Christians familiar only with the Christian West may be surprised to learn that Ash Wednesday and its customs exist only in the Western church. The Eastern churches have other ways of counting the days of Lent, and of beginning this Great Fast.
The Roman Catholic Church counts Holy Week as part of the Lenten Fast, but not the Sundays during the Lenten season. Therefore, in about the 8th Century, it was necessary to add four days to the beginning of Lent to bring the number of days up to the traditional 40. This was the origin of Ash Wednesday.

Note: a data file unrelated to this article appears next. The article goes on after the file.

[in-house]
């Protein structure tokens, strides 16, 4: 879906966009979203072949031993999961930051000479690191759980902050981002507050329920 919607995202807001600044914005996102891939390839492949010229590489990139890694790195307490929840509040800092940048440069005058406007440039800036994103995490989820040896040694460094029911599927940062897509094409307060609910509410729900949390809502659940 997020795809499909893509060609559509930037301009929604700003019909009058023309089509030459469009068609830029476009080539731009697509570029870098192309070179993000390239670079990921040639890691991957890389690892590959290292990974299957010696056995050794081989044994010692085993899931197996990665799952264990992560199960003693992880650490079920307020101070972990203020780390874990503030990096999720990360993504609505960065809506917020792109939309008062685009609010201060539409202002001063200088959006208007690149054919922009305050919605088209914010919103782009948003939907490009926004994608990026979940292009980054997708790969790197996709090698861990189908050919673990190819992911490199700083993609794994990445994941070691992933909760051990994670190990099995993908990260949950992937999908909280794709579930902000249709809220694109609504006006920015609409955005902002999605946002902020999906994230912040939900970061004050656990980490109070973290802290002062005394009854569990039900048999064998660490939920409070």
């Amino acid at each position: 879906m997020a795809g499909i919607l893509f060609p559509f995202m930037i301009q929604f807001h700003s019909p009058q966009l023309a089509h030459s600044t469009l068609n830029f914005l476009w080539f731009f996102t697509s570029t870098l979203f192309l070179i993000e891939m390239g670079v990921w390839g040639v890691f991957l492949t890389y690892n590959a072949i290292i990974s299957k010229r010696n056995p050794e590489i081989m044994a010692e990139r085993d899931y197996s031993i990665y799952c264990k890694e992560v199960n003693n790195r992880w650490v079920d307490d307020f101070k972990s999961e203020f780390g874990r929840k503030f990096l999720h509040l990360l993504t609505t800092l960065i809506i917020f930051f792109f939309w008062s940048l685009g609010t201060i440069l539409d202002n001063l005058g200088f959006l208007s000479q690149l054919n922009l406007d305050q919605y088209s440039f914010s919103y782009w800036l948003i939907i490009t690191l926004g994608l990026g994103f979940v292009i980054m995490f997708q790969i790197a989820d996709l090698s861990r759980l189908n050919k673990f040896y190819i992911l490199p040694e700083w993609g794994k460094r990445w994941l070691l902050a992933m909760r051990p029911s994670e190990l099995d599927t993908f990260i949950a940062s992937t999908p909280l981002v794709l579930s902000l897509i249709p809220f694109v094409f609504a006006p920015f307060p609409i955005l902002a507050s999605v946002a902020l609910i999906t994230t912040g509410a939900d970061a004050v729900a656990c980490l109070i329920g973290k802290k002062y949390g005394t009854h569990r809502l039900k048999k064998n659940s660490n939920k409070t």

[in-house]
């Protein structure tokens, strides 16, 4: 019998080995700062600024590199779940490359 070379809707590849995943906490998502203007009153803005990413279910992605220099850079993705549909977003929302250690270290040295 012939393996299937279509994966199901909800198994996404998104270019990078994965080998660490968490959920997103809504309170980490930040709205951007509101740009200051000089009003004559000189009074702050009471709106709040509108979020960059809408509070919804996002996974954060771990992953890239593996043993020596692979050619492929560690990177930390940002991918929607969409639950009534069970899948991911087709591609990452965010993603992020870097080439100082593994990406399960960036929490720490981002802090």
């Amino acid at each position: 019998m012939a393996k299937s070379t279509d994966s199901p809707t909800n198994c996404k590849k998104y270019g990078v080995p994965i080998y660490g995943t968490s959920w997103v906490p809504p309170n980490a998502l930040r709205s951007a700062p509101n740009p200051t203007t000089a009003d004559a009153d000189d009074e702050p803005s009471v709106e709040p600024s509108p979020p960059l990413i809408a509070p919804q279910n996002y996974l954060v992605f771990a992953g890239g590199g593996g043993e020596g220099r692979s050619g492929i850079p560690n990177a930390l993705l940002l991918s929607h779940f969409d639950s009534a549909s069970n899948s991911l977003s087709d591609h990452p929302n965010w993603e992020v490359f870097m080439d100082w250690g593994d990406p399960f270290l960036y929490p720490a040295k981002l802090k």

The Eastern Christian Churches (both Catholic and Orthodox) consider Great and Holy Week as a separate unit with its own Fasting and Abstinence requirements, not technically included in the Great Lent. Lent liturgically concludes on the evening of the 6th Friday of Great Lent, the vigil of Lazarus Saturday. Although we do not fast (restrict the amount of food eaten) on Saturdays and Sundays, we do continue to abstain from certain kinds of foods on the Weekends of Lent. The Saturdays & Sundays of the Great Fast are counted in the total of days, thus bringing the number up to 40, counted from Clean Monday, the first day of Great Lent.